The junta responsible for the coup in Burma was under more pressure than ever on Tuesday with a condemnation from the G7. This in the wake of the adoption by the United States and the EU of new sanctions and demonstrations among the most massive since the putsch.
For three weeks, the Burmese authorities have not stopped stepping up the use of force in order to weaken the pro-democracy mobilization. So far, three protesters have been killed, as a man who was patrolling to avoid mass arrests in his neighborhood in Yangon was shot dead.
‘The use of live ammunition against unarmed people is unacceptable,’ foreign ministers from the G7, the seven greatest powers on the planet, also signed by the European Union said in a statement Tuesday.
“Anyone who responds to peaceful protests with violence must be held accountable,” they said, calling on the Burmese security forces to “respect human rights and international law”.
Executives under sanctions
On the night of Monday to Tuesday, the United States announced sanctions against two other leaders of the Burmese military junta which overthrew the civilian government of Aung San Suu Kyi, General Maung Maung Kyaw, at the head of the Air Force, and Lieutenant General Moe Myint Tun.
A round of similar measures had already been announced by Washington ten days ago, targeting several leaders of the junta, including its leader, General Min Aung Hlaing.
“We will not hesitate to take new measures against those who commit acts of violence and suppress the will of the people,” warned the head of US diplomacy Antony Blinken.
The announcement came hours after the EU’s decision to take sanctions against the economic and financial interests of the military responsible for the coup. ‘All direct financial aid (…) to government reform programs is suspended,’ said European diplomat Josep Borrell.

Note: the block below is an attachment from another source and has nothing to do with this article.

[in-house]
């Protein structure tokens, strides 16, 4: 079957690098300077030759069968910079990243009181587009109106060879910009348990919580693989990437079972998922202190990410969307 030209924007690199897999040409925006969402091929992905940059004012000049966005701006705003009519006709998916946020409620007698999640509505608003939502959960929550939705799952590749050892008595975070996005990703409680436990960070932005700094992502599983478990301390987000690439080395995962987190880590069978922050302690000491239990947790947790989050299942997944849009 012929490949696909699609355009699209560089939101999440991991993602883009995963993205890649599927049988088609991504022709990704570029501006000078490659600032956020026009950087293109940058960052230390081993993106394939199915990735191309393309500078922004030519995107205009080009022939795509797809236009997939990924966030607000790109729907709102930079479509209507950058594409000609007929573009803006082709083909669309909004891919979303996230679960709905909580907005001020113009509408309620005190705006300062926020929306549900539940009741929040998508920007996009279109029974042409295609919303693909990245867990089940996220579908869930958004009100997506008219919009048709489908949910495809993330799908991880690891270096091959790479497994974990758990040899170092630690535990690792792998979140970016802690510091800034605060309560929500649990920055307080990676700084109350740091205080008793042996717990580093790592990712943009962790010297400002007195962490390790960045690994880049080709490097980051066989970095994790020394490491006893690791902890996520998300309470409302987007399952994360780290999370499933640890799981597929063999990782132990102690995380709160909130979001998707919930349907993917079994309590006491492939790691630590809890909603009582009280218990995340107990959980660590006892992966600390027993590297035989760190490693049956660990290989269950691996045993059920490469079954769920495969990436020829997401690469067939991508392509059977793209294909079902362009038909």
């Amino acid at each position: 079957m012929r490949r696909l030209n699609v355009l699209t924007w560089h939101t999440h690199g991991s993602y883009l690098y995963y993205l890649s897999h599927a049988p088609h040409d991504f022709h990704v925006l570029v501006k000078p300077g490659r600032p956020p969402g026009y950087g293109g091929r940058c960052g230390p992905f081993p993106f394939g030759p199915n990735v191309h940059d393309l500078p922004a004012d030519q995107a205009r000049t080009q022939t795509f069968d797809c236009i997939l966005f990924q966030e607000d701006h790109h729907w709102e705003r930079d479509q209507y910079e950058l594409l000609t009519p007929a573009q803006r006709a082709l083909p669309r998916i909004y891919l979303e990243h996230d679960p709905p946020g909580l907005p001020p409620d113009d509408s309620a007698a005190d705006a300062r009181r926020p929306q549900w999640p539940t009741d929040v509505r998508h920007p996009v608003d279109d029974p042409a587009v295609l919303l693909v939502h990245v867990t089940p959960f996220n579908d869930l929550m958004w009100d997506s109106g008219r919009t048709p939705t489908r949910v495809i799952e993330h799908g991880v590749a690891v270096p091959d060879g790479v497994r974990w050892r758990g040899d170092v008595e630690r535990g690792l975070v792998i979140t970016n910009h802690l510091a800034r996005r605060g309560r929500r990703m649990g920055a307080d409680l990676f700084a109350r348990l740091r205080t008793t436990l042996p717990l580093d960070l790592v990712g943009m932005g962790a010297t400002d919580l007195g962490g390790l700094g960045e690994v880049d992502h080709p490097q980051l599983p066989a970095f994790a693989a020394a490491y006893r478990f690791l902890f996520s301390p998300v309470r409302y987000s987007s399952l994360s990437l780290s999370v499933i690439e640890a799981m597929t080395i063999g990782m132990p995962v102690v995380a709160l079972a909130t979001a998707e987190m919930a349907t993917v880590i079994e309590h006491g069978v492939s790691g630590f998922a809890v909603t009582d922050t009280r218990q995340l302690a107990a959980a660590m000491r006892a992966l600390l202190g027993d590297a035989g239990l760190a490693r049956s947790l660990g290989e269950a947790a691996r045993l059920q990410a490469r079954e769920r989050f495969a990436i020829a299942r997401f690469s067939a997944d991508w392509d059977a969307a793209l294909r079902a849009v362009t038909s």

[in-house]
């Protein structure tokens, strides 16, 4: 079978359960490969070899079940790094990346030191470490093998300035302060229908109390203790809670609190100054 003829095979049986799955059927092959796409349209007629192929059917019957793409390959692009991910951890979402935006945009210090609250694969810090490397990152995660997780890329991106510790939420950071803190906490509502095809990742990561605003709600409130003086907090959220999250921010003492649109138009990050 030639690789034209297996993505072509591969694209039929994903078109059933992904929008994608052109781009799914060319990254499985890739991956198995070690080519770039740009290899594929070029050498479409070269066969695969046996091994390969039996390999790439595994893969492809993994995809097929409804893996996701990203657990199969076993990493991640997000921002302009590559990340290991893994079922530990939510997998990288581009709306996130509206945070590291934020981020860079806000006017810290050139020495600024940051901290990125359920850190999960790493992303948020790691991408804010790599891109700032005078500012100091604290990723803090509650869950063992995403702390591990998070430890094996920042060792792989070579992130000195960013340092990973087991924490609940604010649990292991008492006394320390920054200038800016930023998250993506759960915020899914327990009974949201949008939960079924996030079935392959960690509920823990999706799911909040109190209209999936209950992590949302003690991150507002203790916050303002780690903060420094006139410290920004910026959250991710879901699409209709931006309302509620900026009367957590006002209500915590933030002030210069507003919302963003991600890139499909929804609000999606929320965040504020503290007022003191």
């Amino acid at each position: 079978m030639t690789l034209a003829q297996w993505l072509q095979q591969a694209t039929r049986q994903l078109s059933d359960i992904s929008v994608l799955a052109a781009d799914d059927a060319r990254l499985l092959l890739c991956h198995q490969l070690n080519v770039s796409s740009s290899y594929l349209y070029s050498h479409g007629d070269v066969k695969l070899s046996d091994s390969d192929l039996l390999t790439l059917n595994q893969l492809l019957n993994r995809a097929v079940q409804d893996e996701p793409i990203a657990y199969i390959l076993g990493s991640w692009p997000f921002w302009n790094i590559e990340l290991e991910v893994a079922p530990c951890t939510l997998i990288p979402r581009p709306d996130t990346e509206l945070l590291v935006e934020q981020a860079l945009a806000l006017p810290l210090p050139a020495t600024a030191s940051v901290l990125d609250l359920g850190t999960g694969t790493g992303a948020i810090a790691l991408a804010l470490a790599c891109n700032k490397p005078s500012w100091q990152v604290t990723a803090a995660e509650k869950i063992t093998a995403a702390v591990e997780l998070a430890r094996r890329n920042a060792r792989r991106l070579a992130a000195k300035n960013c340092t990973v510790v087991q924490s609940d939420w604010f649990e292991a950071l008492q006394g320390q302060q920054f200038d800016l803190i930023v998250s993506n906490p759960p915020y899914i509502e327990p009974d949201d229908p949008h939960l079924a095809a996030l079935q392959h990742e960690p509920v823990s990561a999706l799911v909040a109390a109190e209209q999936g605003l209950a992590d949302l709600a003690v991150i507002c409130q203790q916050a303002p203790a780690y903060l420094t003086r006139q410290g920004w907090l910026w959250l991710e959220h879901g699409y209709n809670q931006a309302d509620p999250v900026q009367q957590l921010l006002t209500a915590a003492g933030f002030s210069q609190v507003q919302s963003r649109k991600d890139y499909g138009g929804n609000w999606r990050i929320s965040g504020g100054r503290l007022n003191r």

These sanctions come after the Burmese army used rubber bullets, tear gas, water cannons and sometimes even live ammunition against protesters.
It has also deployed more security forces in the streets of Rangoon, the economic capital of the country. To prevent protesters from assembling, barricades were set up.
Nightly internet shutdowns ordered by the junta raise fears that the authorities will take advantage of them to carry out mass arrests of pro-democracy activists. On Tuesday, the protests continued, although Yangon experienced less mobilization than in previous days.
See ‘the dethroned dictator’
In the town of Myitkyina, in northern Kachin state – where violence erupted over the weekend – protesters raced through the town on motorcycles waving the Burmese flag and saluting with three fingers, a symbol resistance.
In Mandalay, the country’s second largest city, a gathered crowd attended the funeral of Thet Naing Win, a 37-year-old man who was shot dead on Saturday when security forces opened fire on a crowd of protesters.
“I ask everyone to help ensure that my husband’s case is brought to justice,” said his widow Thidar Hnin, adding that she wanted to see “the dictator dethroned”.
Hundreds of arrests
Calls to stop working have severely disrupted government, business and banking activities. The power had brandished Sunday the threat to use lethal force to end ‘anarchy’.
Since the putsch, more than 680 people have been arrested, charged or sentenced according to an NGO providing assistance to political prisoners. Almost all of them are still behind bars.
Malaysia expels Burmese
Malaysia proceeded Tuesday in this context to the deportation to Burma of a thousand migrants, despite a judgment ordering it to suspend this controversial transfer.
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